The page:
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Re: [midatlanticretro] building new vintage hardware (was 680..)

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  • Dan
    oh, I still have about 20 sockets left to replace, it s such an arduous task. Something I do in between my other projects. I m hoping that I ll get it done
    Message 1 of 21 , May 7, 2007
      oh, I still have about 20 sockets left to replace, it's such an arduous
      task. Something I do in between my other projects. I'm hoping that I'll
      get it done once the S-100 boards I'm designing are built.
      In the meantime, I'm going to fire-up my IMSAI, (figuratively speaking)
      so I can get my S-100 stuff running and be ready to test the new memory
      card designs.

      =Dan

      [ My Corner of Cyberspace http://ragooman.home.comcast.net/ ]



      B Degnan wrote:
      >
      > Dan,
      > Did you get your Altair 680 working?
      > Bill
      >
      >
    • Herb Johnson
      ... There was a recent discussion of MFM emulation in comp.os.cpm, where I participate. The discussion of vintage vs. modern design is also of interest
      Message 2 of 21 , May 8, 2007
        David Comley <david_comley@...> wrote:
        >
        > I'm hoping to be able to emulate a Micropolis 1325 at
        > a low enough level that it could support any
        > host/controller platform (that can use that particular
        > drive type/geometry etc). The drive emulation should
        > be transparent to the point where any low level format
        > can be overlaid on it by the controller or host.
        >
        > Doing an emulation of an MFM drive would be useful for
        > a variety of reasons for hobbyists, not the least of
        > which is the cost of replacement drives. The MTTF of
        > the platters in these drives is 4 years so they are a
        > dying breed; plus, emulation would make it possible to
        > expose the low-level formatting used by the hardware
        > vendor, something that there's not a great deal of
        > documentation on so far as I can tell.
        >
        > Of course talking about it is easier than actually
        > doing it...
        >
        > -Dave

        There was a recent discussion of MFM "emulation" in comp.os.cpm, where
        I participate. The discussion of "vintage" vs. "modern" design is also
        of interest to me. Here's my comments.

        In comp.os.cpm, it was noted that there WAS a MFM to IDE product, but
        it waa a few thousand dollars. Seems to me that one reason it is that
        high, is that it takes some bit of effort to support the variety of
        potential uses for such a product. Those who really need an MFM
        replacement, to keep production equipment going, will pay accordingly.

        The drive issue as cast in comp.os.cpm was about replacing an MFM
        drive in a S-100 system. It was suggested the owner use an IDE card of
        some sort, and write a driver. In some number of cases, it's more
        reasonable to replace the controller and adjust the software.

        The point of S-100 systems with a standard bus, was that you COULD
        replace and upgrade as needed. At least the hardware did not stop you
        from doing so. That concept spawned a computer industry from 1976
        through the 1980's. The IBM PC, to compete, HAD to offer 1) a bus and
        2) clear means to add to that bus - because S-100 and other systems
        set that standard. (In the minicomputer world, DEC set a similar
        standard as did other manufacturers.)

        In that light, there's been discussion here about building "new" S-100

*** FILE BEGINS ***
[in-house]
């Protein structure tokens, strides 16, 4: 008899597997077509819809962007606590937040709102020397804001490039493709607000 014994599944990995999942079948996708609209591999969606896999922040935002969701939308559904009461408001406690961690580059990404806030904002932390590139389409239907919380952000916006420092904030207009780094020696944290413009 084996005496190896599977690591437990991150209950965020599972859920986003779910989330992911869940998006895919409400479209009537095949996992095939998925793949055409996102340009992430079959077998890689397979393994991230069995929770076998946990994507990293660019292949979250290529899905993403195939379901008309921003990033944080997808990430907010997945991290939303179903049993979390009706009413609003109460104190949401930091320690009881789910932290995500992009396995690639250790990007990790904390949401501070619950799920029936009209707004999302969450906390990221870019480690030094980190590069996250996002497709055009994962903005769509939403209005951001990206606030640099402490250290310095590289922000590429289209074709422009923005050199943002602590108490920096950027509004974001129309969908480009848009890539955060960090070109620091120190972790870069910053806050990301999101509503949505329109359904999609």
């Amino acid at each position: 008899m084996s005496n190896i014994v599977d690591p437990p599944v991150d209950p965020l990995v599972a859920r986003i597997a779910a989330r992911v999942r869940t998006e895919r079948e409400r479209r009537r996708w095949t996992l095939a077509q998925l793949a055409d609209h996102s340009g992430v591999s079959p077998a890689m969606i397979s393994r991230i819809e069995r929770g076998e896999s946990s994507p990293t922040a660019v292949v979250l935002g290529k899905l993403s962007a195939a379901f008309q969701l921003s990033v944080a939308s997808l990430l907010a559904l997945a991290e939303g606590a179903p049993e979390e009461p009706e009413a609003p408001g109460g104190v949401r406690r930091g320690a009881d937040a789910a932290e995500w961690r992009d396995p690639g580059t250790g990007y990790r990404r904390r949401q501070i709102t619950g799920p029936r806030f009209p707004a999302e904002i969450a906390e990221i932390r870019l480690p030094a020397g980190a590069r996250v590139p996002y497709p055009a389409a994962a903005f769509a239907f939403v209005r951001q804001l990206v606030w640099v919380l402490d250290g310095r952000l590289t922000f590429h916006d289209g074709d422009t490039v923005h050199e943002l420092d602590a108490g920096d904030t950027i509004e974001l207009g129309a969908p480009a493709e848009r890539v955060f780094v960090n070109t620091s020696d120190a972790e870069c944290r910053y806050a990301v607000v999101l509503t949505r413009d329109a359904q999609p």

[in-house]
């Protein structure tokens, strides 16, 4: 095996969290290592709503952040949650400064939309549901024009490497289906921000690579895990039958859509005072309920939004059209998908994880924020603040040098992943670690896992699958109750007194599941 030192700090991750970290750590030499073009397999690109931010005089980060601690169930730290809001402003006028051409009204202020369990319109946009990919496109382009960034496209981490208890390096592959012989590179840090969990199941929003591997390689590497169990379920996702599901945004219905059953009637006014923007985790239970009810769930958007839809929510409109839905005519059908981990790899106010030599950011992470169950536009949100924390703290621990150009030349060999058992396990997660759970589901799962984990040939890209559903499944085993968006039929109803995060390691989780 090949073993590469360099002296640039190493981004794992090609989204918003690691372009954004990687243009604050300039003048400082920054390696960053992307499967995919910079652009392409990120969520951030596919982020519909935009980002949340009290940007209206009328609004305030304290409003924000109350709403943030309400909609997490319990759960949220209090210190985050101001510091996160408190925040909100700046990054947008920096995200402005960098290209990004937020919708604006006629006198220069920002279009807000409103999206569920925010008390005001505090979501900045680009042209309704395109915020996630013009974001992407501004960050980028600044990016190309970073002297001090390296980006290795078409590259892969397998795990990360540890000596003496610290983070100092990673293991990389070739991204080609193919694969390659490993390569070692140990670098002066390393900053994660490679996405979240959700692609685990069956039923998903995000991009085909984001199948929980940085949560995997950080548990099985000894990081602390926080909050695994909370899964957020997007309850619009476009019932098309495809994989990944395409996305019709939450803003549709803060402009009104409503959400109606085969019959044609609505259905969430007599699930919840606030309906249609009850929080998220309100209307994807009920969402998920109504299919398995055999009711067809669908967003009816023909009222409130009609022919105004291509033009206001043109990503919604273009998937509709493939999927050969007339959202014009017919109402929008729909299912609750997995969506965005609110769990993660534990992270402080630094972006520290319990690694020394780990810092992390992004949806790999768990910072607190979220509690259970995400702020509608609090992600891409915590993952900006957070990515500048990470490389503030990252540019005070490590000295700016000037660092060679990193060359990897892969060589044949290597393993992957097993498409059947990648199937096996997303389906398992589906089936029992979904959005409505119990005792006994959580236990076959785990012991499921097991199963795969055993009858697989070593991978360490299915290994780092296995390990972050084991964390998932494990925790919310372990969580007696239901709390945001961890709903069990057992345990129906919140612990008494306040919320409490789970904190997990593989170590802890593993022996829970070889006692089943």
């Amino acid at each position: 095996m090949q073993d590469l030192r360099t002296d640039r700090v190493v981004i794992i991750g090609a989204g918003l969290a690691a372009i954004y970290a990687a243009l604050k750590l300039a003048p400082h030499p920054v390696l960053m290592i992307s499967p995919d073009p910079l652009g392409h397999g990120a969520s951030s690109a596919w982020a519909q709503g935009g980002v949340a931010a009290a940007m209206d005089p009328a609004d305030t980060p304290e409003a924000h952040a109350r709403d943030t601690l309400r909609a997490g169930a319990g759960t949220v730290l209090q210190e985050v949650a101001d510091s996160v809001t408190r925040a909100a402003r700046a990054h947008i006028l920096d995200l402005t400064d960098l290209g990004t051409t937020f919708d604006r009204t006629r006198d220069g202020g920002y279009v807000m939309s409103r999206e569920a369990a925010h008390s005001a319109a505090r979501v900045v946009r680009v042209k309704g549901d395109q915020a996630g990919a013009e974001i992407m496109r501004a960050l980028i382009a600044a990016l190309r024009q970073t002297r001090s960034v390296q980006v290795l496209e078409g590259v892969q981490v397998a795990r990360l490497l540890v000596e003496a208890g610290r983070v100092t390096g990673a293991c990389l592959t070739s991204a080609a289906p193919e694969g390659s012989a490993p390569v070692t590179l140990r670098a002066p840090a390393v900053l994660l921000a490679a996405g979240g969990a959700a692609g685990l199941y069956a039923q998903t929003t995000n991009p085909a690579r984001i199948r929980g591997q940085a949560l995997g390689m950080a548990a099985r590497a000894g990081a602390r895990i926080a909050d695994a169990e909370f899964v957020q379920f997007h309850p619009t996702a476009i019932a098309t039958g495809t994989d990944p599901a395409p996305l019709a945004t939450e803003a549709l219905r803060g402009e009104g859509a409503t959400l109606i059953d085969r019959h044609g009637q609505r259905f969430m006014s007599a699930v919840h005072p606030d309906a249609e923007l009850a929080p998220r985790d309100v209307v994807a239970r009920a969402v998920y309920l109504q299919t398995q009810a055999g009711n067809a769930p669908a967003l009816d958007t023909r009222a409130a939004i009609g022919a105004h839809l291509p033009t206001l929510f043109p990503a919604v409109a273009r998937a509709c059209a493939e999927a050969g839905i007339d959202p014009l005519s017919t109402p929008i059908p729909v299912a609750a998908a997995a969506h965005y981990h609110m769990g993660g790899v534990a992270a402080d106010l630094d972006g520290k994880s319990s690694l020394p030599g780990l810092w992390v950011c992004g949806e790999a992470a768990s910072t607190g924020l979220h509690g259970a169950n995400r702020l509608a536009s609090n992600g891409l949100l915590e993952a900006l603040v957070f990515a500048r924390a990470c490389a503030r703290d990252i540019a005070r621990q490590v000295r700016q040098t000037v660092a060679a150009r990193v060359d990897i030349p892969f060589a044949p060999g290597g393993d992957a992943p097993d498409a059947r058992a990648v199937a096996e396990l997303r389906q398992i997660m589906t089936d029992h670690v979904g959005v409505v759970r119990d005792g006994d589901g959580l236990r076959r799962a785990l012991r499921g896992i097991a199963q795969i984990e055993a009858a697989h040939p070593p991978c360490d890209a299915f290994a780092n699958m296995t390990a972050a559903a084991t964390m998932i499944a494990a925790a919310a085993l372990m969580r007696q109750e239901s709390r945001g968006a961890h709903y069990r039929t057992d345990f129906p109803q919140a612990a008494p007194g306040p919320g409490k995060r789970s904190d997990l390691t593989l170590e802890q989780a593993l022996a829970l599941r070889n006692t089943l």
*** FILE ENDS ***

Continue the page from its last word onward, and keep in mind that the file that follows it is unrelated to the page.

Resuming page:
cards with either "vintage" hardware or with "new" hardware. Clearly
        an MFM to IDE device would be "new". It would require somewhat fast
        logic: either a programmable logic device, or a "computer on a
        board".

        But an IDE interface for S-100 or any Z80? - dirt simple, the IDE
        drive does all the work, just a few simple chips will do it (Google
        "GIDE"). But most people get stuck at the point where they have to
        write software to support that new device. (I should know, I first
        offered the GIDE interface in the USA, and I've watched its use.)

        Note to "purists" that say a vintage system has to have "original",
        vintage cards. Few REAL S-100 systems were "original", or stayed
        original. People upgraded as hardware improved, as software changed.

        The point? As I see it, if you are "into" old computers to show them
        off in original condiiton, then all this talk about "emulators" is
        moot. Pay $$$ for the last unused (or rebuilt) MFM hard drive and run
        it only on exhibit day. If you are in it because you can "dig into"
        it, then adapt some new hardware to old and start writing some CODE.
        If you are in it for "use" only, then you depend on others to keep
        providing working hardware: that, and your budget.

        Herb Johnson

        Herbert R. Johnson, New Jersey USA
        <a href="http://www.retrotechnology.com/herbs_stuff/"> web site</a>
        <a href="http://www.retrotechnology.net/herbs_stuff/"> domain mirror</a>
        my email address: hjohnson AAT retrotechnology DOTT com
        if no reply, try in a few days: herbjohnson ATT comcast DOTT net
        "Herb's Stuff": old Mac, SGI, 8-inch floppy drives
        S-100 IMSAI Altair computers, docs, by "Dr. S-100"
      • Jim Scheef
        Herb, Words of wisdom! As you note there is more than one way to enjoy vintage computing. Jim ... From: Herb Johnson To:
        Message 3 of 21 , May 8, 2007
          Herb,

          Words of wisdom! As you note there is more than one way to enjoy 'vintage' computing.

          Jim

          ----- Original Message ----
          From: Herb Johnson <hjohnson@...>
          To: midatlanticretro@yahoogroups.com
          Sent: Tuesday, May 8, 2007 2:36:33 PM
          Subject: [midatlanticretro] Re: Designing Vintage Hardware (was Altair 680 Basic - loading without paperta

          David Comley <david_comley@ ...> wrote:

          >
          > I'm hoping to be able to emulate a Micropolis 1325 at
          > a low enough level that it could support any
          > host/controller platform (that can use that particular
          > drive type/geometry etc). The drive emulation should
          > be transparent to the point where any low level format
          > can be overlaid on it by the controller or host.
          >